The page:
A broken levee near the San Joaquim-Sacramento River delta flooded nearly 12,000 acres of farmland in Central California on June 3, 2004. According to news reports, about 300 people were evacuated from the flood region.
An intricate series of levees and canals channel the fresh water from melting snow in the Sierra Nevada Mountains to the farmland in California’s Central Valley. A break on one levy can affect the distribution of water to others. In this case, up to one million acres of farmland may receive less water during June, the typical peak irrigation month. Additionally, the change in the water level could draw salty water from the San Francisco Bay into the freshwater delta, threatening to contaminate the drinking water of many of California’s cities.
The levee that broke is about 20 miles (32 kilometers) west of Stockton, and the breach allowed water from the Middle River to create a vast lake, visible in imagery taken by the Moderate Resolution Imaging Spectroradiometer (MODIS) on NASA’s Aqua satellite on June 5. A false-color MODIS image taken on June 2 shows the water network before the levee broke. In both scenes, tan and bright green squares are agricultural fields.
The high-resolution images provided above are at MODIS’ maximum resolution. Both the June 5 and June 2 images are available in additional resolutions.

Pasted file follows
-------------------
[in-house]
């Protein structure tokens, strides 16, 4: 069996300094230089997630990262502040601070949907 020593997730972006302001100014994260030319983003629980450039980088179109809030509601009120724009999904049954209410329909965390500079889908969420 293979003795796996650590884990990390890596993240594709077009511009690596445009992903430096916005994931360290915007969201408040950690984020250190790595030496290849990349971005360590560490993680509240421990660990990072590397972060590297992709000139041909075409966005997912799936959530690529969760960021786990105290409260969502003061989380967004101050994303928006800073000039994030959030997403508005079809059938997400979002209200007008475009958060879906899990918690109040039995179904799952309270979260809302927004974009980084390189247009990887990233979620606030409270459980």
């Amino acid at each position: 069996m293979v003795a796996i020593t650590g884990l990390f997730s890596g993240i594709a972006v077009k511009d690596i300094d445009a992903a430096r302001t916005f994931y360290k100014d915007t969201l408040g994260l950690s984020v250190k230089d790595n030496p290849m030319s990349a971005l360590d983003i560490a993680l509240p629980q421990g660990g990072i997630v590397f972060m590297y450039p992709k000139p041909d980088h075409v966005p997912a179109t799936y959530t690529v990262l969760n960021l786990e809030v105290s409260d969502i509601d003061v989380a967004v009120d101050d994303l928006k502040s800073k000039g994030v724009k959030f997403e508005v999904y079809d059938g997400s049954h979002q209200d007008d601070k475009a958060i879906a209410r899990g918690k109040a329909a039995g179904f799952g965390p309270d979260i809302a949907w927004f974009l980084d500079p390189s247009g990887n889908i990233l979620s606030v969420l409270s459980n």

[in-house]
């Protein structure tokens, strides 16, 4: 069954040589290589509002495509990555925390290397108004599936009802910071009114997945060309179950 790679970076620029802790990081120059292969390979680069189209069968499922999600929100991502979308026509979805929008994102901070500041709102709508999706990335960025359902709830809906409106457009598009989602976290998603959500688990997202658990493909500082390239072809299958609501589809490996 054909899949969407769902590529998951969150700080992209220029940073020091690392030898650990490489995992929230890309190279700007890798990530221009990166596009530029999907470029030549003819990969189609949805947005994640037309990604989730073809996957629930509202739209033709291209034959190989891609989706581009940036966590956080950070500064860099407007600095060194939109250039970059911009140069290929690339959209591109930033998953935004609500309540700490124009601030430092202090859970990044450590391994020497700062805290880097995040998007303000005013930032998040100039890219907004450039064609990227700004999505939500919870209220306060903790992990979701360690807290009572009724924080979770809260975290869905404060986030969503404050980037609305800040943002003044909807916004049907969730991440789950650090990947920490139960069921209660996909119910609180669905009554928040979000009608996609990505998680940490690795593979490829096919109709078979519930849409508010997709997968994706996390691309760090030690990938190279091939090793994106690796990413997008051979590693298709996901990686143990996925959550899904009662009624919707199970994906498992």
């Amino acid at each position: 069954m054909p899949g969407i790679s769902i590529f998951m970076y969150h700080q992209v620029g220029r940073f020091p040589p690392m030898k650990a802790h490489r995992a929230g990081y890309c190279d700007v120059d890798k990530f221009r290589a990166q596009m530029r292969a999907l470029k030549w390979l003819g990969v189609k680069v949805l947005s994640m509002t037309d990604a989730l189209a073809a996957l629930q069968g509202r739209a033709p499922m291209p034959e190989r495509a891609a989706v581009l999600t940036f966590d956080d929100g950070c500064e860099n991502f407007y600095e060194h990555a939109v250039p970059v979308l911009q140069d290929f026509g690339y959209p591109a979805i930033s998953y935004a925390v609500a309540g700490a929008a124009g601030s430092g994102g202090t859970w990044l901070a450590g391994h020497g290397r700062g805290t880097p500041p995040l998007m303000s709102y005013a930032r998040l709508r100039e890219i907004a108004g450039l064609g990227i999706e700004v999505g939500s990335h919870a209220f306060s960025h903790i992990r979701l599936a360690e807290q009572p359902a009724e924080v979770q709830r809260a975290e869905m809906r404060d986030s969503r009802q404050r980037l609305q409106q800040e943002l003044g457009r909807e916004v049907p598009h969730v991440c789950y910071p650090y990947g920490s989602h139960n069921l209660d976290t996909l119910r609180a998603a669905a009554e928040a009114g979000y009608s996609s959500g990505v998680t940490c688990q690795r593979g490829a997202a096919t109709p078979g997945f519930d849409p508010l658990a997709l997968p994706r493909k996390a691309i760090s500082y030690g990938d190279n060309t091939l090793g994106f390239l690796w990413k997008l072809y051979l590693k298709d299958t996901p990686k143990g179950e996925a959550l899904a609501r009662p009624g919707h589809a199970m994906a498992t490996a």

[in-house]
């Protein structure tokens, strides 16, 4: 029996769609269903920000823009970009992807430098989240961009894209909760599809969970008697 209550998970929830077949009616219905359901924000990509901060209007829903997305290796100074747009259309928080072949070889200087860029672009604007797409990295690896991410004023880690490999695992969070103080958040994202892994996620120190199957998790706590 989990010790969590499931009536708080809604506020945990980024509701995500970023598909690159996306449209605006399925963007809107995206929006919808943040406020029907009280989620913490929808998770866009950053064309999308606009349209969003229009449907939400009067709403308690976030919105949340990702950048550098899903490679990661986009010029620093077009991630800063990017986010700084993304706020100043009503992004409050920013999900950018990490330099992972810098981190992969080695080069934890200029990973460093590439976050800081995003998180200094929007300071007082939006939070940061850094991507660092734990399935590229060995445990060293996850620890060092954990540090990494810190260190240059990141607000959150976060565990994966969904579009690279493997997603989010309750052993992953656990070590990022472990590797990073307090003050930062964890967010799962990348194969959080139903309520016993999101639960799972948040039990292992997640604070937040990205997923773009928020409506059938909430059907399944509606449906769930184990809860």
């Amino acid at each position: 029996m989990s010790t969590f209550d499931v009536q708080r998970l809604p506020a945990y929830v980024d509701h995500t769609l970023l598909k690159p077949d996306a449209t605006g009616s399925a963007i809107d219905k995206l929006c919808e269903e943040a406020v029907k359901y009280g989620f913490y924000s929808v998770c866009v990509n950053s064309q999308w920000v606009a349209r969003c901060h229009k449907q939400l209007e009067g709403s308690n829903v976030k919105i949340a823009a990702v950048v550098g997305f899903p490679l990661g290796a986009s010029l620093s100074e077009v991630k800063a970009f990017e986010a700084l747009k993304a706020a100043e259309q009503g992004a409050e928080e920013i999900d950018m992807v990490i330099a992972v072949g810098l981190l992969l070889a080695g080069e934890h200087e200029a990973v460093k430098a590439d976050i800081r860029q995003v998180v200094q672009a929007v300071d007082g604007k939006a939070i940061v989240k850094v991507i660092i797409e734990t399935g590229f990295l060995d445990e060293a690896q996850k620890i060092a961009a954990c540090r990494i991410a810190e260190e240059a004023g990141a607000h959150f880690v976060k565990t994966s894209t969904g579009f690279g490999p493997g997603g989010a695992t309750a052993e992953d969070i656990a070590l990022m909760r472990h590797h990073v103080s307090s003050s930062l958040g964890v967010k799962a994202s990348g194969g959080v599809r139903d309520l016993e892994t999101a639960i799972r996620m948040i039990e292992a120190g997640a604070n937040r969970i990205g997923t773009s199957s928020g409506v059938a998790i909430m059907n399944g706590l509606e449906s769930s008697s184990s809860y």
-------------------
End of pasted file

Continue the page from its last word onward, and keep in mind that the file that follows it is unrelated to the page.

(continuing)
Dark brown squares mark fields that would ordinarily support irrigated crops in California’s Central Valley in this vegetation image. In 2009, a lack of water meant that the crops were not growing well or the fields lay fallow.
For more than 100 years, groups in the western United States have fought over water. During the 1880s, sheep ranchers and cattle ranchers argued over drinking water for their livestock on the high plains. In 1913, the city of Los Angeles began to draw water away from small agricultural communities in Owen Valley, leaving a dusty dry lake bed. In the late 1950s, construction of the Glen Canyon Dam catalyzed the American environmental movement. Today, farmers are fighting fishermen, environmentalists, and Native American tribes over the water in the Upper Klamath River Basin. The Landsat 7 satellite, launched by NASA and operated by the U.S. Geological Survey, documented an extreme drought in the area along the California/Oregon border in the spring of 2001.